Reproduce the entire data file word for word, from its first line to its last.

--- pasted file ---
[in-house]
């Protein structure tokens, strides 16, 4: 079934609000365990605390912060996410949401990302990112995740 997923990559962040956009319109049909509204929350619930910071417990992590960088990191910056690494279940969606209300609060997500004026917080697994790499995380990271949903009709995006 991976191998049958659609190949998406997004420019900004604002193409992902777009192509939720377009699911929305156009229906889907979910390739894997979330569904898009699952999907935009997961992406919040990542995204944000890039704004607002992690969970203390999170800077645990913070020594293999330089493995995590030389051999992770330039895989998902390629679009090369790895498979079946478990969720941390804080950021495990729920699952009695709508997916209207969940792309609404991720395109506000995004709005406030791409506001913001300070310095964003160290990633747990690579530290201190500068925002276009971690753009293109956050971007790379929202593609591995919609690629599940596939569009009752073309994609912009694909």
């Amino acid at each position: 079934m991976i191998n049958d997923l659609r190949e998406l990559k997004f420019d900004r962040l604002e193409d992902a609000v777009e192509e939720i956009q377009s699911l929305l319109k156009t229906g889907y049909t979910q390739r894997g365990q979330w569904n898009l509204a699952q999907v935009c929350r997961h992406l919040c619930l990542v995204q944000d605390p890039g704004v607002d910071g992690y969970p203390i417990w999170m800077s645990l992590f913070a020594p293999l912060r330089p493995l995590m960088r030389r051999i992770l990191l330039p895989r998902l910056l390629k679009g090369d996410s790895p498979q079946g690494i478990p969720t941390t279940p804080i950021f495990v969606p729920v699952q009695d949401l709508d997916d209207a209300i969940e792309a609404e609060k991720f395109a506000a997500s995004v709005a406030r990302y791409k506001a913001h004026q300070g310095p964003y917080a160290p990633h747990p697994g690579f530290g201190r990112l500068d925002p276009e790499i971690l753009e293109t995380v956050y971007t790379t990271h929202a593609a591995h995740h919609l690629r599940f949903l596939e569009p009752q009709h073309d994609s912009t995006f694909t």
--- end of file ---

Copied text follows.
[in-house]
């Protein structure tokens, strides 16, 4: 079934609000365990605390912060996410949401990302990112995740 997923990559962040956009319109049909509204929350619930910071417990992590960088990191910056690494279940969606209300609060997500004026917080697994790499995380990271949903009709995006 991976191998049958659609190949998406997004420019900004604002193409992902777009192509939720377009699911929305156009229906889907979910390739894997979330569904898009699952999907935009997961992406919040990542995204944000890039704004607002992690969970203390999170800077645990913070020594293999330089493995995590030389051999992770330039895989998902390629679009090369790895498979079946478990969720941390804080950021495990729920699952009695709508997916209207969940792309609404991720395109506000995004709005406030791409506001913001300070310095964003160290990633747990690579530290201190500068925002276009971690753009293109956050971007790379929202593609591995919609690629599940596939569009009752073309994609912009694909």
């Amino acid at each position: 079934m991976i191998n049958d997923l659609r190949e998406l990559k997004f420019d900004r962040l604002e193409d992902a609000v777009e192509e939720i956009q377009s699911l929305l319109k156009t229906g889907y049909t979910q390739r894997g365990q979330w569904n898009l509204a699952q999907v935009c929350r997961h992406l919040c619930l990542v995204q944000d605390p890039g704004v607002d910071g992690y969970p203390i417990w999170m800077s645990l992590f913070a020594p293999l912060r330089p493995l995590m960088r030389r051999i992770l990191l330039p895989r998902l910056l390629k679009g090369d996410s790895p498979q079946g690494i478990p969720t941390t279940p804080i950021f495990v969606p729920v699952q009695d949401l709508d997916d209207a209300i969940e792309a609404e609060k991720f395109a506000a997500s995004v709005a406030r990302y791409k506001a913001h004026q300070g310095p964003y917080a160290p990633h747990p697994g690579f530290g201190r990112l500068d925002p276009e790499i971690l753009e293109t995380v956050y971007t790379t990271h929202a593609a591995h995740h919609l690629r599940f949903l596939e569009p009752q009709h073309d994609s912009t995006f694909t």